Many times ago, a citizen dug her own grave. (Not metaphorically.) She dug a hole in the ground, in a place where people were already being buried, for people to come visit her after she died.
First digging your own grave was considered a virtue. Then custom; then unwritten law; then maktoub as Law.
It was a sign of honor and great virtue to dig your own grave. The Great dug their own graves, and all the citizenry aspired to be Great.And each citizen was good about it. Generally. He’d set some time aside, before he died, to dig the grave. It would get dug.
Usually. Sometimes he didn’t do the duty. Perhaps it became something he tended to put off until late in life (after all, if he dug his grave too soon, he’d have to go keep going back to make sure the grave stayed dug, as another person, or nature, might tamper with it).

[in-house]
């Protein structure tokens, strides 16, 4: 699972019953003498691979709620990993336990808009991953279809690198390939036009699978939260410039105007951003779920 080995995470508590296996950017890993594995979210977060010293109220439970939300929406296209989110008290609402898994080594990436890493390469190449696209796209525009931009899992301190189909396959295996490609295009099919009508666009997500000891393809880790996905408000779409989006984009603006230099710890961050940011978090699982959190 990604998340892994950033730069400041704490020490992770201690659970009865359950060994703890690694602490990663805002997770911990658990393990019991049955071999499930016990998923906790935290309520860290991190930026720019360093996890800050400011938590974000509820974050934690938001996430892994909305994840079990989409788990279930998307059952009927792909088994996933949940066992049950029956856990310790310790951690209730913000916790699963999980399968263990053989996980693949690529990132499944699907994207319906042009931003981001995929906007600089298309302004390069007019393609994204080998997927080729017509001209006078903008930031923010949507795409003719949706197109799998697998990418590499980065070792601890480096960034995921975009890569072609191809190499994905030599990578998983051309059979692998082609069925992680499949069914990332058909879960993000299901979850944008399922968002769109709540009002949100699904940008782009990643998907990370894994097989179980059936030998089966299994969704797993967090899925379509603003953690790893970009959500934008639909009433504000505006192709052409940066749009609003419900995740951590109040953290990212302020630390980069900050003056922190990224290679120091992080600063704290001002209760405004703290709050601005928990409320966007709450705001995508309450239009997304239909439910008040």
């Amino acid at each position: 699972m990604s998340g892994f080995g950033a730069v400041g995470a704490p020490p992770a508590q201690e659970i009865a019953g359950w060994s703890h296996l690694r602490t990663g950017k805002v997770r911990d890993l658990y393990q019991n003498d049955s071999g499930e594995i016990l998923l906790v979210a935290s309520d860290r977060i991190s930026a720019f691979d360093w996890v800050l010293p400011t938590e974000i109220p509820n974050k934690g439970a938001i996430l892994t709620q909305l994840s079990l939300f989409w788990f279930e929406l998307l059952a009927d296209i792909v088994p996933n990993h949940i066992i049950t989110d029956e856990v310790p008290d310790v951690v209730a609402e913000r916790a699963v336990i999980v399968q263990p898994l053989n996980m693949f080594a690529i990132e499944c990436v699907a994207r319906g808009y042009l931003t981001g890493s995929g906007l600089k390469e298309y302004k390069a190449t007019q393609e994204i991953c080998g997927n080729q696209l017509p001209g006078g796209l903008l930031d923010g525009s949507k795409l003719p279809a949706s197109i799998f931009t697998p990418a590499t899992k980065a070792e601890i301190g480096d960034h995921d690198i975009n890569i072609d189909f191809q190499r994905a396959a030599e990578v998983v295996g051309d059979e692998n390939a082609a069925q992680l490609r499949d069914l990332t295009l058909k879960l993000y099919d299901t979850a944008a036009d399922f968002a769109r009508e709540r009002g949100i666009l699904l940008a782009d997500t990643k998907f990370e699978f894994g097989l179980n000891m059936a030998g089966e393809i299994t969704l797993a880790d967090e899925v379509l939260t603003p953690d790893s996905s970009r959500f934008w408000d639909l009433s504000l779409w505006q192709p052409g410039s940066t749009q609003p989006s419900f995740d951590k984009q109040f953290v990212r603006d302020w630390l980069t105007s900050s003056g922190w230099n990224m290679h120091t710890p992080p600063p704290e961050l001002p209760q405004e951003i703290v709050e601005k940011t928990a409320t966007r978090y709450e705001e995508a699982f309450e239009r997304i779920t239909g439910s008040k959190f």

Sometimes he managed to die before it got dug. In that case, some family friend or descendant would sneak in and dig the wayward grave before anyone found out (as digging your grave was a sign of honor/virtue, not doing so would be a source of familial embarrassment).
In general the Great were good at it too, perhaps actually better, it being a sign of Virtue and all. But sometimes the Great said, “I’m too busy. If I forget to do some Thing, you understand,” etc. So it got be done anyway, as it was Law. Maybe bought, but done, and since the Great gave life to the People, the People got it done. Reliably.
De facto there was now a government, there to get things done reliably. And perhaps economics. As if a well-dug grave inspiring government wasn’t bad enough, maybe it should also start money.
Remember, stories are our best revenge.